A new indie writer’s image of success looks a lot like the thing in the picture above. Let’s add the year before the two showing:
So, starts out kinda empty. That’s reality for most everyone who doesn’t start with some sort of following.
In case it’s helpful, here’s how I got from the left to the right. The left side I titled Stumbling Onstage with No Script in an Empty Theater. The right is Beginning to Figure it Out.
I opened a KDP account and started writing my first novel. I’d been a writer for a long time, but not of prose fiction.
Sometime in July I published a book titled Surrender to Ecstasy. I know this because I sold a book in July. To myself.
I not only no longer have a copy of the cover, I don’t recall what it looked like. Here’s one of the many new ones I created because so many people told me the first one sucked.
In August I sold 6 books and 4 of them weren’t me or my friend. I had 2500ish page reads but didn’t see that because I was busy changing the title and redoing the cover.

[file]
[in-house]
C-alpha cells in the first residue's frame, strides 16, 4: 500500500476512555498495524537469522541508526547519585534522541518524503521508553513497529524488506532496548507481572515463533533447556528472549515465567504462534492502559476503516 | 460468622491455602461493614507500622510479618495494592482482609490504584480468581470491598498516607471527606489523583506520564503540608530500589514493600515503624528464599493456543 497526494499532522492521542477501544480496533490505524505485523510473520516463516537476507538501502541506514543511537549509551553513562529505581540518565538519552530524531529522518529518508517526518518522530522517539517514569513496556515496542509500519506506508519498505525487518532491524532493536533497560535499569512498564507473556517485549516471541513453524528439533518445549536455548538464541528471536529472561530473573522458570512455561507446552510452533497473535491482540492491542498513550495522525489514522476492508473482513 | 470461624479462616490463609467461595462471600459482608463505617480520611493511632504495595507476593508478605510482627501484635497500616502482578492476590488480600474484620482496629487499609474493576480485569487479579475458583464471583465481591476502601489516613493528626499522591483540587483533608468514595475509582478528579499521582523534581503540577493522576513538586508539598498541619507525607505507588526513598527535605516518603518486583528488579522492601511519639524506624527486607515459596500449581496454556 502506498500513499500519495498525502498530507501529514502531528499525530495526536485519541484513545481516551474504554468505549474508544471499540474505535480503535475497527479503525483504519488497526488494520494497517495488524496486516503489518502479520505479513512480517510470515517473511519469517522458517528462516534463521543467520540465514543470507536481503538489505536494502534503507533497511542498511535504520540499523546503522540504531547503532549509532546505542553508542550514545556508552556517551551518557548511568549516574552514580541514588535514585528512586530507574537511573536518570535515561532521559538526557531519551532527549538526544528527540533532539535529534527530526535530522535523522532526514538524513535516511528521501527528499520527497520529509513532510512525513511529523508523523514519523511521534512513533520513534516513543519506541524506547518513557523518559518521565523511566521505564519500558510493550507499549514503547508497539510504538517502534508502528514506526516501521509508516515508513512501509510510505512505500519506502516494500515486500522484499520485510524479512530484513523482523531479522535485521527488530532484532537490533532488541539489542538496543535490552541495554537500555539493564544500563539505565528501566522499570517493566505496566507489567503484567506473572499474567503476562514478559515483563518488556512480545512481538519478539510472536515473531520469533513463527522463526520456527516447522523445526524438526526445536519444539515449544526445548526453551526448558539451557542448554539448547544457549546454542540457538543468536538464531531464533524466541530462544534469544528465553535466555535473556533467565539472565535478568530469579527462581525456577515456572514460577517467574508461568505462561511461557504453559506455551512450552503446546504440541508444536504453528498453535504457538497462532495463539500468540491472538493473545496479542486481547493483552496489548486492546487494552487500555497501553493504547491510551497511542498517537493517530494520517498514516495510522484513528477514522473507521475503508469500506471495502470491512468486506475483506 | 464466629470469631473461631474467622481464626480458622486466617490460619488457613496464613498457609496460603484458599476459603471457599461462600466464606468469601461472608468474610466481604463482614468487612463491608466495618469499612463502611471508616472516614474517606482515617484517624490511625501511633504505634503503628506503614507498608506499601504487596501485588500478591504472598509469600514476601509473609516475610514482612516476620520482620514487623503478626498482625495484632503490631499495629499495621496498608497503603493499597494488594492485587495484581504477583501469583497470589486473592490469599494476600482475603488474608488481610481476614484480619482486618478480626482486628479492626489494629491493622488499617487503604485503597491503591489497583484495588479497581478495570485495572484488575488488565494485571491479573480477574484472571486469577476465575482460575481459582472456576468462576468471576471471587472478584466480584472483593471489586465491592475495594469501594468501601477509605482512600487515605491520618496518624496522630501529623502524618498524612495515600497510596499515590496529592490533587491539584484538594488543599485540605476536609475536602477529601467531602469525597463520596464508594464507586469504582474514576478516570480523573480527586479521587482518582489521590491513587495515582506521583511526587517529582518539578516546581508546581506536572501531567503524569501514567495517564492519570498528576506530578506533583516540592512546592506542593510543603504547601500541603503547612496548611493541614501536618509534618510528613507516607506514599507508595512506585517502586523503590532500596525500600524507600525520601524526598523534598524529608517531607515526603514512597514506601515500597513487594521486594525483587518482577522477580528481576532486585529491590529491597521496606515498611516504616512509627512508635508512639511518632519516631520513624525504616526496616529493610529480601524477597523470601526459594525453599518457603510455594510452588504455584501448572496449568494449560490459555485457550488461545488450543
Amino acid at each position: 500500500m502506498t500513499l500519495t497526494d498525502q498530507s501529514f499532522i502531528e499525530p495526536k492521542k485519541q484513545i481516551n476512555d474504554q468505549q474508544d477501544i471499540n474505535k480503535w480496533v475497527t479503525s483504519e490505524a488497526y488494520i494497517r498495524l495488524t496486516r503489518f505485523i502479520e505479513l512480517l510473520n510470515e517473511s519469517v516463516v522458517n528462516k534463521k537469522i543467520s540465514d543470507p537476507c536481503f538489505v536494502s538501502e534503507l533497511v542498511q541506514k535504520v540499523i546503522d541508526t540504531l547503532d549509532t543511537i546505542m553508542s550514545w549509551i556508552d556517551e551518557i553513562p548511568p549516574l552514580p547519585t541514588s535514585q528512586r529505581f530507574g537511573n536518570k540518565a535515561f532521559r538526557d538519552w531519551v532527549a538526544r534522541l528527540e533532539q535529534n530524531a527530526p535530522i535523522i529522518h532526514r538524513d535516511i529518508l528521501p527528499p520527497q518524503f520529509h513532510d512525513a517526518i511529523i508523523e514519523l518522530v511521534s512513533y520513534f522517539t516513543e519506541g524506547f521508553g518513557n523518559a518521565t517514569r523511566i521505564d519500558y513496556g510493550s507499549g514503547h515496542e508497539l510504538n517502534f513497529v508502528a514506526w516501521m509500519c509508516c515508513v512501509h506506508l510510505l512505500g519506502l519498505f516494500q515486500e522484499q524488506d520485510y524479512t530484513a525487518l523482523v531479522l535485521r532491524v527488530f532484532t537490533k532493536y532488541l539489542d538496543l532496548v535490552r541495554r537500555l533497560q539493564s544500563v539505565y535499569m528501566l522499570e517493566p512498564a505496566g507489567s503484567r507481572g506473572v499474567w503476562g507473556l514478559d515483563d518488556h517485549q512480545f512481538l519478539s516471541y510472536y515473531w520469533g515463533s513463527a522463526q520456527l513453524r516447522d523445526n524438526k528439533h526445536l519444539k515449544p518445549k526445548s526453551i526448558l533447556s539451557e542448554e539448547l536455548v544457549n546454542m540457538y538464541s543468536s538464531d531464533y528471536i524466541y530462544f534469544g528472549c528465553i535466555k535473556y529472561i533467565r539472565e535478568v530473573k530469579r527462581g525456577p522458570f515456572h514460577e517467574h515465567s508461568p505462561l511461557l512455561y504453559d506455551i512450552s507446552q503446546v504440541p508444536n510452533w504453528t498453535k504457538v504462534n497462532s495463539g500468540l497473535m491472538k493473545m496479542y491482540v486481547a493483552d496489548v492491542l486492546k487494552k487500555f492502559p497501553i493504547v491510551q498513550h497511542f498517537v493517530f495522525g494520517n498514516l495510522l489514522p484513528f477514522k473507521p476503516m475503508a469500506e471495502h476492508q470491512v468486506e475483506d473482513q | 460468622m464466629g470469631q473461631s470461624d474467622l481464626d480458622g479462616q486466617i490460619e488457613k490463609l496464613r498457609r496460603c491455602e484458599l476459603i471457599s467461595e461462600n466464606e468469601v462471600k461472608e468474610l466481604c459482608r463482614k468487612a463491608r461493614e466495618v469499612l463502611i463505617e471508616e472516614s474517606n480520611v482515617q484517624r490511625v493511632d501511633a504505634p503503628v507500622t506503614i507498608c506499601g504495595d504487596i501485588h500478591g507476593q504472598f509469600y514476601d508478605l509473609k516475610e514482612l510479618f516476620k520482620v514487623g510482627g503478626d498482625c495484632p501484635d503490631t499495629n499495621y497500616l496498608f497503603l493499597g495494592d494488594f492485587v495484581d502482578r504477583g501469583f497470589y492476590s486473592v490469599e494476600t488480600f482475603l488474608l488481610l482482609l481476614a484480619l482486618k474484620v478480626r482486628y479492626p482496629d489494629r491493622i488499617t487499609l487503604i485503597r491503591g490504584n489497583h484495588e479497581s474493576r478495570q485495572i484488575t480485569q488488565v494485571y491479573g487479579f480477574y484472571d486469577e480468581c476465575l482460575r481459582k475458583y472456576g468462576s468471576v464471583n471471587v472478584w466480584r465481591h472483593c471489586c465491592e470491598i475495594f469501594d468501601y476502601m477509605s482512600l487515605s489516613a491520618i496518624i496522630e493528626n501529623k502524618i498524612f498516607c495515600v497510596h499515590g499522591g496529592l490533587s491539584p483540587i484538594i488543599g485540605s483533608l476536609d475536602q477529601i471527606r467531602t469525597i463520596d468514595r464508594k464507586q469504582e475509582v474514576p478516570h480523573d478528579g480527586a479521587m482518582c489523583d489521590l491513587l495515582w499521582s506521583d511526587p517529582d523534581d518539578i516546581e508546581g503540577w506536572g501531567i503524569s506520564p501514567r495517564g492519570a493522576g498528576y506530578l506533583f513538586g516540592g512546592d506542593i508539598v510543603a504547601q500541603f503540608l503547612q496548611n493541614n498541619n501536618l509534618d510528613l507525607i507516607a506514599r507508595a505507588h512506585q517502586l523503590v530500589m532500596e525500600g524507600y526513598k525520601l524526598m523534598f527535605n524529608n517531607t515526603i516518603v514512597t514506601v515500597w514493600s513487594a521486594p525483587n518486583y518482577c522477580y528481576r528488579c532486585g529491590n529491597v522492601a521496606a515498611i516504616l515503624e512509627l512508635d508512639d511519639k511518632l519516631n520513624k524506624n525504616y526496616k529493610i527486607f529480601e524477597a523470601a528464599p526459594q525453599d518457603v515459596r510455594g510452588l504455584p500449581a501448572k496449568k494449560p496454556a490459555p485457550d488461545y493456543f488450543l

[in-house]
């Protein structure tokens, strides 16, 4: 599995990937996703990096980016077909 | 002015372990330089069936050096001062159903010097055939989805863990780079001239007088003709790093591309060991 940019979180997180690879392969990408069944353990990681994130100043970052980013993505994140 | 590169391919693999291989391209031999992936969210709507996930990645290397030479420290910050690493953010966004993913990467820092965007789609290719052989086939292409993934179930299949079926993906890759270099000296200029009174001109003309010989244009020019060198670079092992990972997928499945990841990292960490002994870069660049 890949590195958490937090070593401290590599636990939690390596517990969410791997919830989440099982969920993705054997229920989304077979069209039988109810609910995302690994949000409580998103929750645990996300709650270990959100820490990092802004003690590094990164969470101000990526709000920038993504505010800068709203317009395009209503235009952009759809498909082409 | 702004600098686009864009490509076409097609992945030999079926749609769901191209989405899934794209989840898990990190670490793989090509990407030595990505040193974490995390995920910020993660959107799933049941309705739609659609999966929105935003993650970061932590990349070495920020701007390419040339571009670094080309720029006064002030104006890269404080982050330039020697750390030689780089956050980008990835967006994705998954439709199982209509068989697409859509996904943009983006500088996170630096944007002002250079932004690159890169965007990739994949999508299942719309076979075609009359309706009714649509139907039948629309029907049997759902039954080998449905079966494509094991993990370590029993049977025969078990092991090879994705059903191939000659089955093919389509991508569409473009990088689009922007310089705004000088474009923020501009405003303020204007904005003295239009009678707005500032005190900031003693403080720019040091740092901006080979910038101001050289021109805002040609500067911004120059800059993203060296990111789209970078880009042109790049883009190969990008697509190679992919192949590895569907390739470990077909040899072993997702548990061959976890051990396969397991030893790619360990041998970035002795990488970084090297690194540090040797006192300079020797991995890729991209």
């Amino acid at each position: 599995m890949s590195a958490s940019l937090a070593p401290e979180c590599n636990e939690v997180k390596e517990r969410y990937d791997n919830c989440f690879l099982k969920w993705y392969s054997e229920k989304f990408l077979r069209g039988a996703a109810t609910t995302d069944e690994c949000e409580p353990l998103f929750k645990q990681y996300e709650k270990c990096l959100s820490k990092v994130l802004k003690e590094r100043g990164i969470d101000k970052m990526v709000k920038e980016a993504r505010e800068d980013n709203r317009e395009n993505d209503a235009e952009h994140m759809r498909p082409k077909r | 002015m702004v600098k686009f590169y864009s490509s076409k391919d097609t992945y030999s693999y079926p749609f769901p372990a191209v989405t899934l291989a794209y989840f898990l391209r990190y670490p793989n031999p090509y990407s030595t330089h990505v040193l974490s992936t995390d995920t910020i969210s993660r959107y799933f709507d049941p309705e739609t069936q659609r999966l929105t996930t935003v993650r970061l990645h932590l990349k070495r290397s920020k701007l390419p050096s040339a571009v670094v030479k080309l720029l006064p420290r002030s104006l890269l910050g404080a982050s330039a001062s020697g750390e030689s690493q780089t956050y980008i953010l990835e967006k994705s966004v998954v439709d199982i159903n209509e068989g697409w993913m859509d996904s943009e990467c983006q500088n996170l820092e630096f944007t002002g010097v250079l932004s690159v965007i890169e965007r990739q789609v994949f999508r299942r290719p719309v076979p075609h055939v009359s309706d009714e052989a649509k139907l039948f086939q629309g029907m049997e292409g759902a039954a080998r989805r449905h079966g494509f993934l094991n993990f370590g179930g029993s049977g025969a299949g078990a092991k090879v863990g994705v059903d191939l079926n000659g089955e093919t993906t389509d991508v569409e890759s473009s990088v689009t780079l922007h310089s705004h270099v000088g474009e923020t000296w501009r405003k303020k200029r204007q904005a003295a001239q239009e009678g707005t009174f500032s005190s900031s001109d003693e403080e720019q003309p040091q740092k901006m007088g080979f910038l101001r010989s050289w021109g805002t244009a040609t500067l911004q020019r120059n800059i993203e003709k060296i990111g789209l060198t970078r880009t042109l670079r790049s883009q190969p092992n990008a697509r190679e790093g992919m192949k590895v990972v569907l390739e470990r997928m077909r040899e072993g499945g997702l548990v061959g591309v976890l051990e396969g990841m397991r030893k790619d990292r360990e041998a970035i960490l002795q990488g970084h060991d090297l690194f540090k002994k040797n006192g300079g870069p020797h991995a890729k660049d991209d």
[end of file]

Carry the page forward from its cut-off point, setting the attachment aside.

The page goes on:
I didn’t realize KDP was putting money in my bank account to the tune of $1.17 and not putting in the .09 from Japan or the $2.83 from the U.K. because the bank I picked to handle book business didn’t take foreign deposits.
I didn’t look at the reports page on KDP. I didn’t really know it existed. I was too busy writing book 2 and trying to figure out how to make a cover that didn’t look like shit and trying to separate the total bullshit advice from the makes sense advice.
Four months later I had sold 13 books and had about 5500 page reads. If that seems like a lot, I had one book that was a little over 300 KENP pages which is about 18 books. Some blowhard on Reddit informed me if my book fell below the 100k mark in ranking it was unsalvageable and I should move on. It fell a hell of a lot further than that. I think well below 500k.
DECEMBER 25TH, 2016
I published Desire for Bliss. This also isn’t the actual first cover.